Alaska and Washington govs push back on Sessions’ marijuana enforcement letters

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The governors of Alaska and Washington are questioning the data cited by U.S. Attorney General Jeff Sessions in recent letters he sent to their states regarding the efficacy of their respective marijuana regulatory regimes.

Governors of four Western states that have legalized recreational marijuana Alaska, Colorado, Oregon and Washington each received letters from Sessions dated July 24, responding to a joint letter the governors sent Sessions on April 3. In each letter, Sessions referred to regional and state data depicting serious public health and safety issues arising from marijuana legalization.

The Cannabist has obtained copies of each of the attorney generals July 24 letters to those states. Late Tuesday, The Cannabist obtained copies of Alaska and Washingtons respective responses to Sessions.

Both states note that the data Sessions utilized when discussing their states respective regulatory regimes is out of date and incomplete.

In his July 24 letter to Alaska, Sessions cited data from the states 2015 State Trooper Annual Drug Report, and questioned whether the states regulatory framework adequately protects federal interests.

Alaska Gov. Bill Walker and his Attorney General Jahna Lindemuth responded in a letter dated Aug. 14 that the 2015 data cited by the attorney general could not be fairly attributed to the new marijuana regulatory system since legal sales in the state did not begin until 2016.

The report simply does not speak to the success or failure of the new regulatory framework, they wrote.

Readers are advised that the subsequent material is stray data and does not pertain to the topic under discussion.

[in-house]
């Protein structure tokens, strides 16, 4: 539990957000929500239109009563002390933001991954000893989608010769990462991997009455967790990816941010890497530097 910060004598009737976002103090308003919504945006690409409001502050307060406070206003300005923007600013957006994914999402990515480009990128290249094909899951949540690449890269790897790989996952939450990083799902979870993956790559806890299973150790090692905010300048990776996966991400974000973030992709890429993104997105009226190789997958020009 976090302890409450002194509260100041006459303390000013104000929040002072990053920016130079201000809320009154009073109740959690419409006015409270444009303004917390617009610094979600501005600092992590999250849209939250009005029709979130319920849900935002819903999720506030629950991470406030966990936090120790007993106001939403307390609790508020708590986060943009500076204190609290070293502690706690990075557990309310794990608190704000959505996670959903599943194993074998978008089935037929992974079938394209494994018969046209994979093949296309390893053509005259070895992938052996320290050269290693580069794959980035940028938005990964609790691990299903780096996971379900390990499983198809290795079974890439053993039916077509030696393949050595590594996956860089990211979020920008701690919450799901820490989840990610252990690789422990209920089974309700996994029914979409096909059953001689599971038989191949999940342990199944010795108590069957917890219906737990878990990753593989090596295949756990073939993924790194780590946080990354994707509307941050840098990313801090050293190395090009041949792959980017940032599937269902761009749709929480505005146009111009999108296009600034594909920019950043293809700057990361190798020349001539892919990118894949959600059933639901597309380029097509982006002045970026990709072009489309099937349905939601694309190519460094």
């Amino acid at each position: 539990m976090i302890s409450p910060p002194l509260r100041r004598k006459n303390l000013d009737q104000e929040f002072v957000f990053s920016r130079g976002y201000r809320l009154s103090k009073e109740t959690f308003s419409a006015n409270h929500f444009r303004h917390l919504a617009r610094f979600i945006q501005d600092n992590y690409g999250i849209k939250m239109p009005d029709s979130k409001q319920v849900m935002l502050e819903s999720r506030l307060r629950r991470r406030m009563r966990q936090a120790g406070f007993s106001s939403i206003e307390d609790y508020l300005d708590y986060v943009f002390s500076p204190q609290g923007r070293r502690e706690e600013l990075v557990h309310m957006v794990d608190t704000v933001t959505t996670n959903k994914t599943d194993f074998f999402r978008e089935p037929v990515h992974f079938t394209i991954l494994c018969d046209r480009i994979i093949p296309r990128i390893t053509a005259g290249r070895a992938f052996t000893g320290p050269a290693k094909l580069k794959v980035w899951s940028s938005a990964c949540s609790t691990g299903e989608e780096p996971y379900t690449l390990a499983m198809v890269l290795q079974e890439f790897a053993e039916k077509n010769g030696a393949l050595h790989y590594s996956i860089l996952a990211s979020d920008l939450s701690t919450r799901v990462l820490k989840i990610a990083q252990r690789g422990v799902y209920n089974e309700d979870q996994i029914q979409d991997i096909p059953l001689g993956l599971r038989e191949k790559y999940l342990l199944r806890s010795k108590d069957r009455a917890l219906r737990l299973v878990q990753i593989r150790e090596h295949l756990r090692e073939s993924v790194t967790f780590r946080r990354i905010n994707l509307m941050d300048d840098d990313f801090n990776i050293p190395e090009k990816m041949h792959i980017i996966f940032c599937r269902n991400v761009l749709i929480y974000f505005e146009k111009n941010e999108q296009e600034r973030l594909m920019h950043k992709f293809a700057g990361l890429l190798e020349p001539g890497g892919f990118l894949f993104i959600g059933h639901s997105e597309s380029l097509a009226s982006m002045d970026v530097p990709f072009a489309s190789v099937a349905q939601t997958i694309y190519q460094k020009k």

In their August 15 response to Sessions, Washington Gov. Jay Inlsee and Attorney General Bob Ferguson pushed back forcefully on the U.S. Attorney Generals citation of data from the March 2016 Northwest High Intensity Drug Trafficking Area (NW HIDTA) report on marijuana in the state.

Your letter makes a number of allegations that are outdated, incorrect, or based on incomplete information, they wrote.

Inslee and Furguson pointed out that the HIDTA report Sessions cited was issued just four months before the state implemented legislative reforms that addressed many of the Depart of Justices (DOJ) concerns.

Sessions had also cited the report in stating that Washington marijuana had been diverted to 43 other states. Inslee and Ferguson argued that this finding was based on statistics covering several years before our recreational sales began, they wrote.

The pair also called out Sessions for repeatedly failing to distinguish between marijuana activity that is legal and illegal. By conflating the two, Sessions implied that state-legal marijuana was responsible for harms actually caused by illegal activity, they wrote.

In addition, they wrote, Some of the statistics cited in your letter are simply incorrect, or based on misreading of their context. In this category they included an incorrect and highly inflated calculation about driving while under the influence.

The Cannabist has confirmed a response will be forthcoming from Colorado Gov. John Hickenlooper and has made an inquiry to Oregon Gov. Kate Browns office.

The letter from Alaska officials also raised the issue of states rights, including state law enforcement.

The exercise of traditional police powers in an area where primary enforcement should be left to the individual states, they wrote. While we share your concern about the dangers of drug abuse, Alaskans voted to establish a regulated industry.

Washington officials echoed that sentiment, stating, State and federal prohibition of marijuana failed to prevent widespread use, which was generating huge profits for violent criminal organizations. The people of Washington State chose a different path.

In all four letters, Sessions ...

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